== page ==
What is Public Housing?
Public Housing, a massive American assistance program that is overseen by the U.S. Department of Housing and Urban Development (HUD), was established to provide safe and manageable rental housing for low-income families, the elderly, and individuals living with disabilities. These three groups of individuals are mandated to meet the eligibility requirements, which can vary from state to state and county to county.
Public housing exists in all sizes and types, from scattered single-family homes to high-rise apartments for elderly families. Currently, there are approximately 1.2 million households living in public housing units, managed by about 3,300 HAs. In order for the program to effectively work, HUD administers Federal aid to local housing agencies (commonly called HAs) that then manage the housing for the low-income residents in rental categories they can afford. HUD stands by to provide both technical and professional assistance in planning, developing, and managing the rental developments.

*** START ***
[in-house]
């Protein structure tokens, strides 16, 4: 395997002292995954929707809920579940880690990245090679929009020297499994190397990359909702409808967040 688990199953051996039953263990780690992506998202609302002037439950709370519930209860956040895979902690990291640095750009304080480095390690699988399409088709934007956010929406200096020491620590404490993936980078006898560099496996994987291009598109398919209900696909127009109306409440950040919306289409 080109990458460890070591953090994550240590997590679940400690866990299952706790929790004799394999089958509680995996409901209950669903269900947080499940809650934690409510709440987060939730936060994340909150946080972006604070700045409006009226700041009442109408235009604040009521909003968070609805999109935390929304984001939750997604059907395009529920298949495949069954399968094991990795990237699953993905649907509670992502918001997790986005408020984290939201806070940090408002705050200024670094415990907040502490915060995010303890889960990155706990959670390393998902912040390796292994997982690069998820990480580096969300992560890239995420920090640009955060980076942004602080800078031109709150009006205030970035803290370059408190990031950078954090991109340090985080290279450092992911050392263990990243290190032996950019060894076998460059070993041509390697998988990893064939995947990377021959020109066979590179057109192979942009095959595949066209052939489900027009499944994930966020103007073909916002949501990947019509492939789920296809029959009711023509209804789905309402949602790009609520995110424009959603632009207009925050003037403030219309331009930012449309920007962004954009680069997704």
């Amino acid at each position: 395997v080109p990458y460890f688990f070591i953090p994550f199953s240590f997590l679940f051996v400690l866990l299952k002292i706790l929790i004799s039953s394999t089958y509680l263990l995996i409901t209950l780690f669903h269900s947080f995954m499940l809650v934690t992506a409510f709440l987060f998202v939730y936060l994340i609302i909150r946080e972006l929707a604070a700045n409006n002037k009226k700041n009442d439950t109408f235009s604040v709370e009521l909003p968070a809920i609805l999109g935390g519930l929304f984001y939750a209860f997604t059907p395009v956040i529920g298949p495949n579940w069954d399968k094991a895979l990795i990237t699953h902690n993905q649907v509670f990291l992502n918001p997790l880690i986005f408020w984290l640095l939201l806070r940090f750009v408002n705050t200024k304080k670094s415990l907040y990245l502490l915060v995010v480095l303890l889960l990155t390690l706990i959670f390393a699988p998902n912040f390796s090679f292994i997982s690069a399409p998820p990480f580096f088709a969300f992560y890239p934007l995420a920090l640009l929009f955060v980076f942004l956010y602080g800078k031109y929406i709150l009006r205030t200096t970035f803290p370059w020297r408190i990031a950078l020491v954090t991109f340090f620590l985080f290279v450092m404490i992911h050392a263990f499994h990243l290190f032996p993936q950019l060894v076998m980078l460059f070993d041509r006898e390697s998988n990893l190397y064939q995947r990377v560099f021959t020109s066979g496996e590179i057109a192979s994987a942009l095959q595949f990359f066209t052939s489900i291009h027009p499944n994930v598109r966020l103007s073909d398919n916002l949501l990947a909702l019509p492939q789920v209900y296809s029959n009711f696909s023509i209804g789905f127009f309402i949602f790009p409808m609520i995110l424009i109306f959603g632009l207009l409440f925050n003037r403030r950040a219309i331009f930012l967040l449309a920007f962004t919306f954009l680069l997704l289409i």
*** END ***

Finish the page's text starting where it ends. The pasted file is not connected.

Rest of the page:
As mentioned above, Public Housing recipients are determined by their annual gross income, whether they qualify as elderly, disabled, or as a low-income family, and U.S. citizenship or immigration status. If applicants meet these three requirements, HUD will then check application references to ensure that the appliers are safe and respectable tenants. HUD reserves the right to deny admission to any applicants with a history of detrimental habits and housing practices.
The ultimate goal of Public Housing is to provide a safety net that ensures no Americans are forced to sleep out in the streets at night. Receptive to individual submissions and requirements, more times than not, HUD will work with applicants to secure a workable situation in which the applicant sleeps with a roof over their head. Specific HA operation does indeed vary depending the region, city, and state in America.